Following on from this, social, spatial, participatory and interventionist practices work in context, expanding and extending beyond the ‘white cube’ of the gallery. Nevertheless, the role of the gallery in contemporary art is still a powerful one. Part of the appeal lies in the fact that the gallery is free of context, so that ‘time and space are thought to be excluded from the experience of the artworks’ (Sheikh, 2009, n.p.). As Sheikh (2009) explains this ensures that the gallery space remains an important ideolgocial site for ‘commodity fetishism’ and the creation of ‘eternal value(s)’ (n.p.).

When it comes to methods of production, digital tools and technologies have introduced new materialities, processes and values for contemporary artists to negotiate. In considering how art might explore the digital, several tensions and challenges emerge. First, digital technologies are becoming increasingly immaterial and invisible, and appear to be given purpose and functionality in a particular social, cultural or spatial context. By contrast contemporary art is based around the creation of an aesthetic object, most often appraised in the gallery, the museum or the spectacular biennale or festival. The most valued and spectacular works are stripped of context and without relation to their geographical or cultural contexts. Sure curators will write the work into place but as Hito Steyerl (2012) argues the spectacular event exhibition is now nothing more than a bulwark for neo-liberal capital. Hence every city awakening itself to the logic of semiocapitalism (Berardi, 2009) wants a biennale, to map itself into the global cultural space.

However, unlike digital representations, there is no motivation for contemporary art to create endless variabilities and reproductions of itself. In this way, the digital’s capacity to recombine and reproduce images can be contrasted against the one-off limited edition approach propagated by the gallery, museum and biennale, a distinction which ensures the commodification of contemporary art. Broad distinctions can also be made between the machinic processing that takes place through digital technologies and the human interpretations that are the hallmark of the gallery experience. Through the framework of contemporary art the digital is de-converged, de-contextualised and de-celerated, forcing an interpretive engagement not offered when these technologies are encountered in everyday life.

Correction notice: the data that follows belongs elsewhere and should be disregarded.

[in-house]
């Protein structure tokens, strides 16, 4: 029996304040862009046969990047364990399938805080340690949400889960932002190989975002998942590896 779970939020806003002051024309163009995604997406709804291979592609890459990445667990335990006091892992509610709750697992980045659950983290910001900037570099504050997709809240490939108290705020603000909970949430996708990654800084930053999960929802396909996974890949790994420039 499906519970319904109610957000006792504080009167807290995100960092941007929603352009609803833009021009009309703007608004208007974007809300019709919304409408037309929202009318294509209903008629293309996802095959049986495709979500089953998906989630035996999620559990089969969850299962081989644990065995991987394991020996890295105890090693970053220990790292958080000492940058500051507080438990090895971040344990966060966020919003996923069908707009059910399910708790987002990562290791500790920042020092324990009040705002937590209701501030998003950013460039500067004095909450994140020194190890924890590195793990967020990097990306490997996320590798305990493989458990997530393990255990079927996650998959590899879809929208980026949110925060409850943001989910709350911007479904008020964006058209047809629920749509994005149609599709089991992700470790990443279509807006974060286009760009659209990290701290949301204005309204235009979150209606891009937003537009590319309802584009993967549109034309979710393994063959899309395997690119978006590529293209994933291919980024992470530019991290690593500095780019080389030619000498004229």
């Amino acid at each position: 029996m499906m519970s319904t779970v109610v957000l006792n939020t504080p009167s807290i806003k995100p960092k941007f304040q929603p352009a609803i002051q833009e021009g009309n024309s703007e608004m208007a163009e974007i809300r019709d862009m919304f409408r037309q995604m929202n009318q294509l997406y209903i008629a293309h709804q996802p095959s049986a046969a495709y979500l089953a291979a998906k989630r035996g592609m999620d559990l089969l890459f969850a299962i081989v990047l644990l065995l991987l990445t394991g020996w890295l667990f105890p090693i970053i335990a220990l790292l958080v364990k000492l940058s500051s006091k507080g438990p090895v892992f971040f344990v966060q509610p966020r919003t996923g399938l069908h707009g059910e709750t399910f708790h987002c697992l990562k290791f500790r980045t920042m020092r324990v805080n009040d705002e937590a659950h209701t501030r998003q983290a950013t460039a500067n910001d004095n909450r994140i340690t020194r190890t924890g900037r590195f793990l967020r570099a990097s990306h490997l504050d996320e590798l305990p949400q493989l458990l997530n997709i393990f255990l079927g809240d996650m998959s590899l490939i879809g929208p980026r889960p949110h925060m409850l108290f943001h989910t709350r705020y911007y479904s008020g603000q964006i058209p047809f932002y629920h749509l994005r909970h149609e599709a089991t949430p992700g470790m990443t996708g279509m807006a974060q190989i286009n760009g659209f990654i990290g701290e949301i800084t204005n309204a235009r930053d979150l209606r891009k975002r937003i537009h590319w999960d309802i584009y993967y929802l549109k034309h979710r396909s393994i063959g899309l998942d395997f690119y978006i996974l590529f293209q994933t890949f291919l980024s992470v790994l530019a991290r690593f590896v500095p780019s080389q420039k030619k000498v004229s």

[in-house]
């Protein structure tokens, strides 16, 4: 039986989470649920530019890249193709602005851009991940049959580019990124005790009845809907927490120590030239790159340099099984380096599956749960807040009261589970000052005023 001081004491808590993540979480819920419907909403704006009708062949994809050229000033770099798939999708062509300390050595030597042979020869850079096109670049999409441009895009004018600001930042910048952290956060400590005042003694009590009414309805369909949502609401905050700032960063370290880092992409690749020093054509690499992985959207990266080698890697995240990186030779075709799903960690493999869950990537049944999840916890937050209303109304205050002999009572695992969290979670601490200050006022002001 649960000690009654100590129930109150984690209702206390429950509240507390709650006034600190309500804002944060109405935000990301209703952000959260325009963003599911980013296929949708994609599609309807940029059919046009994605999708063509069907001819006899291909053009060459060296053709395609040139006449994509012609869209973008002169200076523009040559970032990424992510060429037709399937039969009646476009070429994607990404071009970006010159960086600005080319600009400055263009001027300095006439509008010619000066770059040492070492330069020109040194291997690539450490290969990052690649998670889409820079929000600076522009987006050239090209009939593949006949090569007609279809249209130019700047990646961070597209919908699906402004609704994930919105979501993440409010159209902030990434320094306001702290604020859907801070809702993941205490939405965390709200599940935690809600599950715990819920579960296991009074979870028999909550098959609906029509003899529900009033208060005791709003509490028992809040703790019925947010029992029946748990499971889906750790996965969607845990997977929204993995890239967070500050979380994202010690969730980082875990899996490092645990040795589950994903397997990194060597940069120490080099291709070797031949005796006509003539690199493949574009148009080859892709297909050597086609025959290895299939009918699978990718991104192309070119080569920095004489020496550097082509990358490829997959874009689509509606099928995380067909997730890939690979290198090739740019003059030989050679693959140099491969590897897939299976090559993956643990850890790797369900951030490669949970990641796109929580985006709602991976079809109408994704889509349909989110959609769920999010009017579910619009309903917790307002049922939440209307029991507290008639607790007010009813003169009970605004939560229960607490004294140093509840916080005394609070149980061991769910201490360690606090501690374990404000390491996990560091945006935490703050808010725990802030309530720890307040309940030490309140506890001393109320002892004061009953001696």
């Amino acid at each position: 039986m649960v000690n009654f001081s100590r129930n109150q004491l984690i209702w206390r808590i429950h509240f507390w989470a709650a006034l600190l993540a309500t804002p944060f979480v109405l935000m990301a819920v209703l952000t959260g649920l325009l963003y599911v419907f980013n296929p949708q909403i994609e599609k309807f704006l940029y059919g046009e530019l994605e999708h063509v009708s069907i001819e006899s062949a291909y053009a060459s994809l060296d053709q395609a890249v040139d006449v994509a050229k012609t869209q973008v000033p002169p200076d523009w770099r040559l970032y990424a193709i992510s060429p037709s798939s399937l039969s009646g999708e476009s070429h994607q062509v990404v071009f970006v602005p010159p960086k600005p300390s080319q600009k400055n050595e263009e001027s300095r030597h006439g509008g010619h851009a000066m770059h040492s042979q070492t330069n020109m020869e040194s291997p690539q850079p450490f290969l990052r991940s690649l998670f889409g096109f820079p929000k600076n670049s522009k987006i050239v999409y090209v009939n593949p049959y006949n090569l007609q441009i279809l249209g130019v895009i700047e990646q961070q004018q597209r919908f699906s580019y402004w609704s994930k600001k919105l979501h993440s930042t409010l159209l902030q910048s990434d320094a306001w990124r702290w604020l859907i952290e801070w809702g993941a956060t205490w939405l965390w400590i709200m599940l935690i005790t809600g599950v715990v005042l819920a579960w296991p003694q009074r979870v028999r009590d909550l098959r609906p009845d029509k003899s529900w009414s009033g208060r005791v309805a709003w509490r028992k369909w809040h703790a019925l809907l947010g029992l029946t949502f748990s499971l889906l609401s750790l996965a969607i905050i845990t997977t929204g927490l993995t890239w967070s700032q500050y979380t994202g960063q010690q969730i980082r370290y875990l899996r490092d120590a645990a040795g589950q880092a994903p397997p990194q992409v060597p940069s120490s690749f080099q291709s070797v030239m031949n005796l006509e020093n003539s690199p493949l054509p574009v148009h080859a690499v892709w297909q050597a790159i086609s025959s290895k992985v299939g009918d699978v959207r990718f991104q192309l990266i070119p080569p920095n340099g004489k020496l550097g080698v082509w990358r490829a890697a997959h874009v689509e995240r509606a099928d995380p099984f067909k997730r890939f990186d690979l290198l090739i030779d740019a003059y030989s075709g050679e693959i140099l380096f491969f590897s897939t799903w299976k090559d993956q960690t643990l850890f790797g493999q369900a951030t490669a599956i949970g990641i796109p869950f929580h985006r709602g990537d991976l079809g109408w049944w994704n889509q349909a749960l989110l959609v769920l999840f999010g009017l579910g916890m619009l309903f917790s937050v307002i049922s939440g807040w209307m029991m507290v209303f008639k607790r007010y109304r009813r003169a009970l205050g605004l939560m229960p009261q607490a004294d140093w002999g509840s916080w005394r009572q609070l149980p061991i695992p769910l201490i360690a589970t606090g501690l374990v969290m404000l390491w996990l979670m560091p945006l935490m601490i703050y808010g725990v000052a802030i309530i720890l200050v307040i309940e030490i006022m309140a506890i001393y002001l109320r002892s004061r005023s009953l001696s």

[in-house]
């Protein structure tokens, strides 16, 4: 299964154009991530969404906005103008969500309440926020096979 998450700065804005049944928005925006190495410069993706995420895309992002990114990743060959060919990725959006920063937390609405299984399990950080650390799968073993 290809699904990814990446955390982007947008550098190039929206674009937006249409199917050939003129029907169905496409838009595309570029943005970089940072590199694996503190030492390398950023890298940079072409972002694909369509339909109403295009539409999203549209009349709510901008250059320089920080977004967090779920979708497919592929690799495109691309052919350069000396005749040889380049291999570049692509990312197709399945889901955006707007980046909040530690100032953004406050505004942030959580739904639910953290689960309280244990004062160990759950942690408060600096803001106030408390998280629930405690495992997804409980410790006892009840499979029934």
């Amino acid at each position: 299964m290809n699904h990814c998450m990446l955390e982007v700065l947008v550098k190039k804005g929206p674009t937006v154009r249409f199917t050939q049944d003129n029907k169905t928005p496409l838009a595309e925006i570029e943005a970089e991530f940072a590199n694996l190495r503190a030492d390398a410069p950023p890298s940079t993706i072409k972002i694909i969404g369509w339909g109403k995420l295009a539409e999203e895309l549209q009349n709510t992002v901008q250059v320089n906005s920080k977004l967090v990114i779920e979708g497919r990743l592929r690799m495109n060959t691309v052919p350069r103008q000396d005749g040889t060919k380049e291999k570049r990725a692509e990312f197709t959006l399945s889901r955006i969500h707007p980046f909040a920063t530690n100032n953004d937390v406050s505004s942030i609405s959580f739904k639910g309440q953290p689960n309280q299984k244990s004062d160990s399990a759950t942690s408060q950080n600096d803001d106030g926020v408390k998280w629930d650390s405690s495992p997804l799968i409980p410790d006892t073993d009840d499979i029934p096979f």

Creative approaches to exploring, understanding and critiquing the digital will be added to the ‘Art as Digital / Digital as Art’ blog page authored by Luci Pangrazio (see: This blog will explore approaches to the digital offered by several contemporary artists. The aim of this blog is to compliment current theories and approaches to understanding the social effects of digitisation.These artworks prompt the viewer to see the digital with a fresh perspective and without the contextual framing that normally obscures more complex and critical understandings. The first blog post is entitled materialising the digital, but other posts will soon follow based on topics like: surveillance; the postdigital; the politics of data; and social media and identity.

 Audio/visual: ‘White Cube’, Milev


Bishop, C. (2012). Digital divide: Claire Bishop on contemporary art and new media. Artforum, September, 434-442.

Berardi, F. (2009). The Soul at Work: From Alienation to Autonomy: Los Angeles, CA: Semiotext(e).

Burnham, J. (1968). System esthetics. Artforum, September, 30-35.

Greenfield, A. (2006). Everyware: The Dawning Age of Ubiquitous Computing. Berkeley, CA: New Riders.

Kitchin, R., & Dodge, M. (2011). Code/Space: Software and Everyday Life. Cambridge, Massachusetts: MIT Press.

Manovich, L. (2013). Software Takes Command. New York and London: Bloomsbury

Sheikh, S. (2009). Positively white cube. e-flux, 3(2). Retrieved from

Steyerl, H. (2012). The Wretched of the Screen. Berlin, Germany: Sternberg Press.